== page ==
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  4. A necessary write, this day, powerful and lucid; the living nightmare that was perpetrated needs this kind of lyric 'documentation'.

    I have a friend who runs a non-profit that helps Kenyan children attend school. She is headed there in June (after she completes the 6-week Camino walking route in Spain). Last night we had dinner and I asked, are you afraid? (She's about as white-skinned as one can get.) She replied that she's staying with these families, in the slums of Nairobi, and yes - but she may as well be afraid to drive on the freeway. The horrors visited there give her pause, but won't stop her work to provide education in a country that desperately needs it.

    ~

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  5. I love the phrase "the compassionate magician" so much. And "love proves a broken blade in a broken hand" is a perfect phrase, given the massacre in Kenya. Given all of the extremism everywhere, where life apparently means nothing. Your writing is powerful and beautiful, as always Hedge.

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  6. On most days of the year I can find something of beauty in the Gospel story but so many discordant notes clash on Easter that I want to turn away from the whole thing. "Ashed embers in red mist", the howling of a wolf. Right. Happy Zombie Jesus Day.

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  7. So dynamic...and that last howl echoes...intense!

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  8. I, too felt the haunt of your words and "The Compassionate Magician"-got me~ You find a way to make me want to read your poems twice, no matter the subject.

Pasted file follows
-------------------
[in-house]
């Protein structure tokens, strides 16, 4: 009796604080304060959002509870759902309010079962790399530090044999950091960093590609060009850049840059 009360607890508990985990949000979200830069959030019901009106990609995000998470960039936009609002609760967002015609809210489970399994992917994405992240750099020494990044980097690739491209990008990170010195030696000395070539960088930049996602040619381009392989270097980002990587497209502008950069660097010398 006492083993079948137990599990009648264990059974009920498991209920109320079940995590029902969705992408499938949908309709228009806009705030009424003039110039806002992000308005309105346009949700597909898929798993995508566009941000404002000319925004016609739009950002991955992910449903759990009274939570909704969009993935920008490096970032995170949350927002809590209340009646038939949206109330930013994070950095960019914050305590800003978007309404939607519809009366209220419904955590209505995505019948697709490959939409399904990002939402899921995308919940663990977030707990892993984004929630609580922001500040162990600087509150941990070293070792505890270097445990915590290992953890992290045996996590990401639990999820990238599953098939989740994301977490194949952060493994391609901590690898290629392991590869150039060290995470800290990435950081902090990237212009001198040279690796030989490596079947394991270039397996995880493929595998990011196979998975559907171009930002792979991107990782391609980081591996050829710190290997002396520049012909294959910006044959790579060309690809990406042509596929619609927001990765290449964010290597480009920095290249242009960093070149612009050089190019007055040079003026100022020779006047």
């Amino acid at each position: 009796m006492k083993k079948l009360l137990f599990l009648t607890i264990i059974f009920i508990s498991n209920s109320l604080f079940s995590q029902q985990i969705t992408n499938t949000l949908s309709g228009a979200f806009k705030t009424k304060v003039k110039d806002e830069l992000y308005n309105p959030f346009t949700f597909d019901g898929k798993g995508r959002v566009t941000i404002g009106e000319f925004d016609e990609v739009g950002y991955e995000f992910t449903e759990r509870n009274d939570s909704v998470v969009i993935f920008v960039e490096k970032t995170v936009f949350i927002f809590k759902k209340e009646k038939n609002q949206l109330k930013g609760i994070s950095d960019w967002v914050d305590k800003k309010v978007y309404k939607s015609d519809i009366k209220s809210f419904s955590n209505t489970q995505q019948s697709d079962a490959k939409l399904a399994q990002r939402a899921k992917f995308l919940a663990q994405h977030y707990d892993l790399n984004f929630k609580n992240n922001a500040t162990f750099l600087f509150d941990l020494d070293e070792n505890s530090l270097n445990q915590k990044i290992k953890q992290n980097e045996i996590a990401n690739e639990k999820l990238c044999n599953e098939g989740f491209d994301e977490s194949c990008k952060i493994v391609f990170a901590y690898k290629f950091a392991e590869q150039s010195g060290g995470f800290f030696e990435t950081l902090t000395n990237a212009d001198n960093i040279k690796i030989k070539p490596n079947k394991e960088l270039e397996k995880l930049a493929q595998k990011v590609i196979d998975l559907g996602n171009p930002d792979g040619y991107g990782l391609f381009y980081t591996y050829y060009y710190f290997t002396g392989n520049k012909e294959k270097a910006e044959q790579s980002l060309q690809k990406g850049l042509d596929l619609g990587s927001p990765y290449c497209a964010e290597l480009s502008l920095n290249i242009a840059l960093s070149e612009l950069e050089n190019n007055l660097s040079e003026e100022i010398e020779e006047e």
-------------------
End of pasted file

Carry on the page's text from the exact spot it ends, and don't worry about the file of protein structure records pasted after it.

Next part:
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  9. Thank you for writing this. Once I read the whold piece and the note at the end the title was all the more powerful, showing how we haven't made any more progress as a specied in over 2000 years.

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  10. You and Kerry were certainly dancing to a similar drum. The sadness at the sight of the corruption of something that should be all good and cleansing howls out of each word in your poem. Your use of the words "magician" and "ashed" are especially powerful in my mind. ♥

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  11. Did you see "The Grey"? Plane wrecks in Arctic waste, six then five then two then one try to find a way to safety while the wolves circle. If killing is our ancient legacy, the compassionate magician can't disrupt it without hanging his own wolf on the tree ... or maybe there's no escaping the tooth and claw red in the mirror. What gets me about Easter is that its such a insanely sanitized version of "Le Sacre du Printemps." So many happy wolves forced into miserable bunny togs.

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  12. Oh, this gave me chills. Every word wields power, and the pain of this world we live in.

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'Poetry is an echo asking a shadow to dance' ~Carl Sandburg